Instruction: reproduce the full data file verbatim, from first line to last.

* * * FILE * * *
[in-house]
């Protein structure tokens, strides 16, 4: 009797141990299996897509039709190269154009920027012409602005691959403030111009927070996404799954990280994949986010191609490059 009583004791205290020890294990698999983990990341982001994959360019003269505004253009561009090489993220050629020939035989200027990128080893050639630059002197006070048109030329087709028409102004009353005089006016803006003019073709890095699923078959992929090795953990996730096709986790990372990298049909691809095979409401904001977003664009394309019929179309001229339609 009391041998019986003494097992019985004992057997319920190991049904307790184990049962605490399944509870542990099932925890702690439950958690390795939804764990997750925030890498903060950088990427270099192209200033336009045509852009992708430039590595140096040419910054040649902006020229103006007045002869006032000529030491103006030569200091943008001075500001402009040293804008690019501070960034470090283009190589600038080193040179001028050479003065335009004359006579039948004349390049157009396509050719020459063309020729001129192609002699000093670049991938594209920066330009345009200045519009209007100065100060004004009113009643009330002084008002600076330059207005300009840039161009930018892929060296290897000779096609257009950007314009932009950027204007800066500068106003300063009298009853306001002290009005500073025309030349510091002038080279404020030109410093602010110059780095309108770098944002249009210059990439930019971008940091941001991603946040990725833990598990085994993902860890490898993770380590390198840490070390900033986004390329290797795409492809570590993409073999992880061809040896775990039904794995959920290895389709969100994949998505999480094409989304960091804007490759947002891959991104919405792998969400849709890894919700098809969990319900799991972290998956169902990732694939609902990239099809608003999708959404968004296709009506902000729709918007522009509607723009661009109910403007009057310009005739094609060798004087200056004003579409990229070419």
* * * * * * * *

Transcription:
[in-house]
């Protein structure tokens, strides 16, 4: 009797141990299996897509039709190269154009920027012409602005691959403030111009927070996404799954990280994949986010191609490059 009583004791205290020890294990698999983990990341982001994959360019003269505004253009561009090489993220050629020939035989200027990128080893050639630059002197006070048109030329087709028409102004009353005089006016803006003019073709890095699923078959992929090795953990996730096709986790990372990298049909691809095979409401904001977003664009394309019929179309001229339609 009391041998019986003494097992019985004992057997319920190991049904307790184990049962605490399944509870542990099932925890702690439950958690390795939804764990997750925030890498903060950088990427270099192209200033336009045509852009992708430039590595140096040419910054040649902006020229103006007045002869006032000529030491103006030569200091943008001075500001402009040293804008690019501070960034470090283009190589600038080193040179001028050479003065335009004359006579039948004349390049157009396509050719020459063309020729001129192609002699000093670049991938594209920066330009345009200045519009209007100065100060004004009113009643009330002084008002600076330059207005300009840039161009930018892929060296290897000779096609257009950007314009932009950027204007800066500068106003300063009298009853306001002290009005500073025309030349510091002038080279404020030109410093602010110059780095309108770098944002249009210059990439930019971008940091941001991603946040990725833990598990085994993902860890490898993770380590390198840490070390900033986004390329290797795409492809570590993409073999992880061809040896775990039904794995959920290895389709969100994949998505999480094409989304960091804007490759947002891959991104919405792998969400849709890894919700098809969990319900799991972290998956169902990732694939609902990239099809608003999708959404968004296709009506902000729709918007522009509607723009661009109910403007009057310009005739094609060798004087200056004003579409990229070419």